First developed as a laboratory technique to help couples who have severe male factor infertility, intracytoplasmic sperm injection (ICSI) is commonly used with all in vitro fertilization (IVF) cycles today in order to ensure fertilization. In 2010, more than half of all IVF cycles performed in the United States used ICSI.
ICSI is a technique in which a single live sperm is injected directly into the egg after the eggs are retrieved. This differs from traditional IVF in which the egg and sperm are mixed together in a petri dish in order to fertilize naturally.
ICSI takes place after the egg retrieval during an IVF cycle. The man's semen sample is prepared in a centrifuge to separate the live sperm from dead sperm and debris. Then, the embryologist selects a single live sperm to inject into the cytoplasm of the egg with a small needle.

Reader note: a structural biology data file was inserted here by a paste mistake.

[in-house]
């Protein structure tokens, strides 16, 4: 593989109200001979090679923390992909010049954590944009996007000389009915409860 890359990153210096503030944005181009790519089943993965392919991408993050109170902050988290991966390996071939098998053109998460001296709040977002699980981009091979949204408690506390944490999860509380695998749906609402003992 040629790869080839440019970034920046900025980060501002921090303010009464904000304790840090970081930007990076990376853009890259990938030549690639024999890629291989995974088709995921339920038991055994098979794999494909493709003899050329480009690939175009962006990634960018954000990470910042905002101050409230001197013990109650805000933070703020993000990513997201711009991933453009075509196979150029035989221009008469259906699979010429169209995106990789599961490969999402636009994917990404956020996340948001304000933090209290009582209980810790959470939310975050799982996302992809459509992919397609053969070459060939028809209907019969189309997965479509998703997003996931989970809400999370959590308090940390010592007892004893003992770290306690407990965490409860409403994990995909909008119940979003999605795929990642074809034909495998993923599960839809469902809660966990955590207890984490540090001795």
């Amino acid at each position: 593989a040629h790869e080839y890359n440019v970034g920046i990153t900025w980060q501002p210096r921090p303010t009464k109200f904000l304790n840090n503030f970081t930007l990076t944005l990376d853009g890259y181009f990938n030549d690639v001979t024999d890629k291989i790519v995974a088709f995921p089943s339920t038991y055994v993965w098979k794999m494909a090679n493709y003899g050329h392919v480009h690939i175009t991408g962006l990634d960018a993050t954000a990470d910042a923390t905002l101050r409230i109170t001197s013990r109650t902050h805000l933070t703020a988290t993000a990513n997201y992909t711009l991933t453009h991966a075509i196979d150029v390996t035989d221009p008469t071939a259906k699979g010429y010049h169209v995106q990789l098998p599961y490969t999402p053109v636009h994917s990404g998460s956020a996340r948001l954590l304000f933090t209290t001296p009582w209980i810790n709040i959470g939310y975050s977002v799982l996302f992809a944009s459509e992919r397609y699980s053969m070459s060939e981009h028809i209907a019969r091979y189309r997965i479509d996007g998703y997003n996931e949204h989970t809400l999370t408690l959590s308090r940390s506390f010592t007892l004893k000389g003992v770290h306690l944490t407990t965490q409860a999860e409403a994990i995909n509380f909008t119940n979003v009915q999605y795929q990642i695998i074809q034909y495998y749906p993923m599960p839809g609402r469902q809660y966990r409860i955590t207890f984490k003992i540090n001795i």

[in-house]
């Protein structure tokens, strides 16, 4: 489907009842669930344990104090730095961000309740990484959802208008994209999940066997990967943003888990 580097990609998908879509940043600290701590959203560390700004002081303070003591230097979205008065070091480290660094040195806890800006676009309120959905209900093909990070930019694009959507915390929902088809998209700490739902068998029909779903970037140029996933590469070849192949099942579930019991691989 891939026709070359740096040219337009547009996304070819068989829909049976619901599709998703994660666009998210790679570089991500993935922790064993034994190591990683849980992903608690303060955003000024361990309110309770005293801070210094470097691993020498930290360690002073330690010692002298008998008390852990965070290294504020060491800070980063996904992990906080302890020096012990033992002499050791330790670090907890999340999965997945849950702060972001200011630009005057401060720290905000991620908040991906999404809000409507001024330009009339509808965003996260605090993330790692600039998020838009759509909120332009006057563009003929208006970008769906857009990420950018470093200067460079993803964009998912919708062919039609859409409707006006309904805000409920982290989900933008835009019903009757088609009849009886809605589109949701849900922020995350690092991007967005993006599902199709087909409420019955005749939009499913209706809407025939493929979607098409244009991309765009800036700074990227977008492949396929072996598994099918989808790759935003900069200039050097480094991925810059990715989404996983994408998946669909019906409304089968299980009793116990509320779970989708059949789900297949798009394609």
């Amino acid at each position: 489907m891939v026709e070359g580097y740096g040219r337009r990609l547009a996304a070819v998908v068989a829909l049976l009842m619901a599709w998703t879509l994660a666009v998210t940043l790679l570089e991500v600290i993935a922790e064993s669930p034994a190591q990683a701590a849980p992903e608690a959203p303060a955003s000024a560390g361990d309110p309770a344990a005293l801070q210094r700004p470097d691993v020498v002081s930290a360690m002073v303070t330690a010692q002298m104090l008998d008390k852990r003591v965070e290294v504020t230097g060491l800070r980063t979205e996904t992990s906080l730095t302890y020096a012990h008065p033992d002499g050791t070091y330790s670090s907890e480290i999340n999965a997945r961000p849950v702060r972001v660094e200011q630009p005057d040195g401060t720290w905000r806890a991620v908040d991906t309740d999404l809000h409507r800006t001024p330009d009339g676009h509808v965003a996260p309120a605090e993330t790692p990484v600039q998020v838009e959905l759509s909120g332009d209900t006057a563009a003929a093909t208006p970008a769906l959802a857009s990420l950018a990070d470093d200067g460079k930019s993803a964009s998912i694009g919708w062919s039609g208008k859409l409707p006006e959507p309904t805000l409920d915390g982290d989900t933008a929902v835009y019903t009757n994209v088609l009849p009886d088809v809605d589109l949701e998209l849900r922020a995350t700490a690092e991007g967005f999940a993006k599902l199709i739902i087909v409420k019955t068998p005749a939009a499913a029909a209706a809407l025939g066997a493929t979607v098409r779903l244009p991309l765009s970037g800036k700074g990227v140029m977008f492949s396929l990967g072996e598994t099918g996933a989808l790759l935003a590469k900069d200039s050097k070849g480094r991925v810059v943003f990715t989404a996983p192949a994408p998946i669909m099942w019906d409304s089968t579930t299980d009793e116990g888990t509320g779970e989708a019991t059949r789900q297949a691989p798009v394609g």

Couples who should definitely consider using ICSI with IVF include couples in which:
- Low sperm count
- Abnormally shaped sperm
- Low sperm motility (movement)
- Probliems with sperm penetrating the egg
- Antisperm antibodies thought to be the cause of infertility
- Retrograde ejaculation or obstruction of the male reproductive tract that is not able to be repaired surgically (this may also require another procedure called testicular sperm extraction, or TESE)
Couples who did not have any eggs fertilize in a previous IVF cycle should also consider ICSI.
ICSI typically adds approxiimately $1,500 to the cost of IVF.